Weekly newsletter

As Parliament approves the new permanent residence rules, a left-wing commentator accuses the government of trying to increase its base by offering even more voting rights to trans-border Hungarians. The leading pro-government daily accuses the opposition of using trans-border Hungarians as bogeymen again.

Hungarian press roundup by budapost.eu

Background information: in early November, Parliament passed the amendment to the address registry law. According to the new regulation, with the approval of the owner, anyone can register a permanent home at any address, even if she or he does not habitually live there. In response, the opposition filed a petition with the Kúria, Hungary’s highest court, claiming that the new rules make it possible for trans-border Hungarians to gain full voting rights in the next election. (Without permanent residence in Hungary, trans-border Hungarians have until now been able to vote only for the party lists, but not for single-seat constituency candidates). The opposition fears that voters with only formal residence in contested districts may tip the balance in the election. The government claims the amendments are intended to reduce the administrative burden of Hungarians and have nothing to do with the electoral law.

In Népszava, Ildikó Lendvai suspects that the government wants to tinker with the election by simplifying permanent residency requirements. Lendvai, a former MSZP chairperson, fears that Fidesz will move its voters strategically to districts where the race is expected to be tight, and will also register trans-border Hungarians there. Lendvai finds it absurd and cynical for the government to claim that the new permanent residence rules are only intended to ease the administrative burdens on Hungarians.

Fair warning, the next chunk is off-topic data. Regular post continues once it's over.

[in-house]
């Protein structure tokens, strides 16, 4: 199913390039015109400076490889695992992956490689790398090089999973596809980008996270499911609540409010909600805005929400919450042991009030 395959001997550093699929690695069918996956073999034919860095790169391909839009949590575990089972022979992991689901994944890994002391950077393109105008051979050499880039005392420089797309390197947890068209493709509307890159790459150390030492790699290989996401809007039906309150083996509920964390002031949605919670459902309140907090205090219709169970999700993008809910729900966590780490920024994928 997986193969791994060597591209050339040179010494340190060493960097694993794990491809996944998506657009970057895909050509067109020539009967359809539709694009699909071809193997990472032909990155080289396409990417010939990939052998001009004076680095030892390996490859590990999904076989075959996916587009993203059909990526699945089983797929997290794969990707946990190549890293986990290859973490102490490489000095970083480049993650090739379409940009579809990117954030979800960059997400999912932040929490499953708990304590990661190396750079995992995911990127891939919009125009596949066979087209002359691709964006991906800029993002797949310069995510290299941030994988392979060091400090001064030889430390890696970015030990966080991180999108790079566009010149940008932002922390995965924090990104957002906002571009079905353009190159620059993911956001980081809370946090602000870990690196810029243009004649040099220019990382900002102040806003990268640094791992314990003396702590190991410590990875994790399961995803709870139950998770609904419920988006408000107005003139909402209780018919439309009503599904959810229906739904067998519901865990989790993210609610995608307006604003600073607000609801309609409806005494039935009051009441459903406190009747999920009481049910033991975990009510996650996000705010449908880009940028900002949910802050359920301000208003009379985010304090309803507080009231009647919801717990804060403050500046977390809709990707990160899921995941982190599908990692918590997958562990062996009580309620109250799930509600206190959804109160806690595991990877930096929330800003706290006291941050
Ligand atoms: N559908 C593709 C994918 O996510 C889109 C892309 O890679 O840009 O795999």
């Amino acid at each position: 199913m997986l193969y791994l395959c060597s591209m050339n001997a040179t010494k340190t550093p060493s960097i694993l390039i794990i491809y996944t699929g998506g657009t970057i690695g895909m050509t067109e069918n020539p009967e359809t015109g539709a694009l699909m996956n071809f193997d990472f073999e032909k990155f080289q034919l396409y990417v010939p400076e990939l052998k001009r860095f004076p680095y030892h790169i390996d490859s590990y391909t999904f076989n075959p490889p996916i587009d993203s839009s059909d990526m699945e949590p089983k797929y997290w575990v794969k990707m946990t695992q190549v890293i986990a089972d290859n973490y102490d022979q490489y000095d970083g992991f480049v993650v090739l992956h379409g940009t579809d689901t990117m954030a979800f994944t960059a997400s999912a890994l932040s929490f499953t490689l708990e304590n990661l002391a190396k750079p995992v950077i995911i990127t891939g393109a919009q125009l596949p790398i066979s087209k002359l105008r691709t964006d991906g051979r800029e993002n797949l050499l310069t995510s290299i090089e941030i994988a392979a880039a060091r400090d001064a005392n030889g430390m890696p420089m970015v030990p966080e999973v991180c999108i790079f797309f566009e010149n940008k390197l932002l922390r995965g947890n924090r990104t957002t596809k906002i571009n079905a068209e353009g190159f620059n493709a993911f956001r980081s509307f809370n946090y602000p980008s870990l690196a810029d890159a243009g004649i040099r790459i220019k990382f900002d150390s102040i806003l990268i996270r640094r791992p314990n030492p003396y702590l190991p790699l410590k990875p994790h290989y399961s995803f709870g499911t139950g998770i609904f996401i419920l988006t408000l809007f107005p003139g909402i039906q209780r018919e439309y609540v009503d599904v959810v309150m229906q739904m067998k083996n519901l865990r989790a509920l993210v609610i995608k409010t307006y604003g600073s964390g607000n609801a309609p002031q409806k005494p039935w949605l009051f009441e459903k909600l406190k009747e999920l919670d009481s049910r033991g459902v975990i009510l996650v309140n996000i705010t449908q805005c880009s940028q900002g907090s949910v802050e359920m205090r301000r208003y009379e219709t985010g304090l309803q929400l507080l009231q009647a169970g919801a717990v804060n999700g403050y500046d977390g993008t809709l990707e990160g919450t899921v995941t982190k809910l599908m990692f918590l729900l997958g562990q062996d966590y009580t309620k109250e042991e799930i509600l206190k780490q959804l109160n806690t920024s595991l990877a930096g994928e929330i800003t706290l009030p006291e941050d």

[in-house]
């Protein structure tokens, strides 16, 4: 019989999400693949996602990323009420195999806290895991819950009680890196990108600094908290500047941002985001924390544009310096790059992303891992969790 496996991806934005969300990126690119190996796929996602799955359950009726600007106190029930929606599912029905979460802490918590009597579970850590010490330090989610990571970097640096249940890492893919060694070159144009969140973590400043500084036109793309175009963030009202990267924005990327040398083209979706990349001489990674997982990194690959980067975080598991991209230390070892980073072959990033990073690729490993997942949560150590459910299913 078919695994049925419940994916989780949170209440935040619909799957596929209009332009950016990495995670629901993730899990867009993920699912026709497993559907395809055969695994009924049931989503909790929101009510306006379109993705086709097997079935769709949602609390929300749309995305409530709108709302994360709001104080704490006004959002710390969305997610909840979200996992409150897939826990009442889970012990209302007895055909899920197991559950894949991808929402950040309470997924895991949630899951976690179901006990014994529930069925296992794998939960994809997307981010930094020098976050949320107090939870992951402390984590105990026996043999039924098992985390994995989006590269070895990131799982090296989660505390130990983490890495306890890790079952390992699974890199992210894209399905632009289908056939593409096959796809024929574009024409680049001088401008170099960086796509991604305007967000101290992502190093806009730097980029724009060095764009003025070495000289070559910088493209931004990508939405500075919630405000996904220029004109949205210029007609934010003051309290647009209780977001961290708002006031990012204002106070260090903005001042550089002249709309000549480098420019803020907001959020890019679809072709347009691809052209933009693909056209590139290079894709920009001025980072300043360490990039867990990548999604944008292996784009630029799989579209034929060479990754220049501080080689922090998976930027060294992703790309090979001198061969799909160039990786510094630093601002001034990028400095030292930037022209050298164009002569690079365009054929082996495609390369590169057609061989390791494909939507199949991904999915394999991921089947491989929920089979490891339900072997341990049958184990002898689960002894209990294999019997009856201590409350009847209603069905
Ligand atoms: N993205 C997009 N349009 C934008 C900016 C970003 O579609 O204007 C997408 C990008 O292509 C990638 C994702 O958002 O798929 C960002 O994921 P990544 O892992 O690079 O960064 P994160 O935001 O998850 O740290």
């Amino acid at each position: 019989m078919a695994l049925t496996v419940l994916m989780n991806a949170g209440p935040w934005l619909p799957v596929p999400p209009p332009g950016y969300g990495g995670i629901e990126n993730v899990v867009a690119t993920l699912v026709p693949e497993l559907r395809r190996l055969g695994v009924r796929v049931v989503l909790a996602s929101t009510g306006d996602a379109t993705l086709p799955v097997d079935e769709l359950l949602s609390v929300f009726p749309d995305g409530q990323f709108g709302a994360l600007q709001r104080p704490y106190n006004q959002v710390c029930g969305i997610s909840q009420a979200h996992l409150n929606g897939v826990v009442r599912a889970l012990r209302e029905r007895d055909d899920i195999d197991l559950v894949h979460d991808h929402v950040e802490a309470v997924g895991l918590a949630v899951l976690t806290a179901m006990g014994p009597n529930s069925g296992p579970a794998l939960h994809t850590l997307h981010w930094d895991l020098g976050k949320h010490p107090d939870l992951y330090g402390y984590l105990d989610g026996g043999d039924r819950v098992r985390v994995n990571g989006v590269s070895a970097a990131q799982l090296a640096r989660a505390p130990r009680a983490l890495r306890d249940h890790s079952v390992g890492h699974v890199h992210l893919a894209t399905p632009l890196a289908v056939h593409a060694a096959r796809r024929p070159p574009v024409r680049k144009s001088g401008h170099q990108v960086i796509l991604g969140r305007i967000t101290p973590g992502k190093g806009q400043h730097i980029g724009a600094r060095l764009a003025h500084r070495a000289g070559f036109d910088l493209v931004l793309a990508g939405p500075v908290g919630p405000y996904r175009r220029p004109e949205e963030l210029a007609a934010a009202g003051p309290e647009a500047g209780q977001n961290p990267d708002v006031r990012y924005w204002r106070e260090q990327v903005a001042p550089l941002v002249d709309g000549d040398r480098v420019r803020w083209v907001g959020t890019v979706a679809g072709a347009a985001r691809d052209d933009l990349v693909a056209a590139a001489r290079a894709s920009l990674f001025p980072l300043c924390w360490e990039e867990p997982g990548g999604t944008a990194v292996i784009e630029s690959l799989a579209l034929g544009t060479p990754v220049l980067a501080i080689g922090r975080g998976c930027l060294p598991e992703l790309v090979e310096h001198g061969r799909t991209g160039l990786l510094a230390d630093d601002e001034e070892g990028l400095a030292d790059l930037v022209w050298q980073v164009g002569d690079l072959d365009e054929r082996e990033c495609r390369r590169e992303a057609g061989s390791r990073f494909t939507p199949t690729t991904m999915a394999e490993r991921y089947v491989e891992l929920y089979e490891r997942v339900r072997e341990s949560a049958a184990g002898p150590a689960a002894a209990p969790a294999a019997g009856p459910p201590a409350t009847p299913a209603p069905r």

Magyar Nemzet’s Károly Pósa and Áron Ternovácz recall that the left-wing and liberal opposition parties staunchly opposed the naturalization and enfranchisement of trans-border Hungarians. The pro-government columnists admit that opposition frontrunner Péter Márki-Zay as well as Momentum politicians have tried to reach out to trans-border constituencies, but the Democratic Coalition and Párbeszéd (Dialogue) still staunchly oppose non-resident voting rights. In light of this, Pósa and Ternovácz do not find it at all surprising that trans-border Hungarians are less than enthusiastic about the opposition parties.

Featured photo illustration by Zsolt Szigetváry/MTI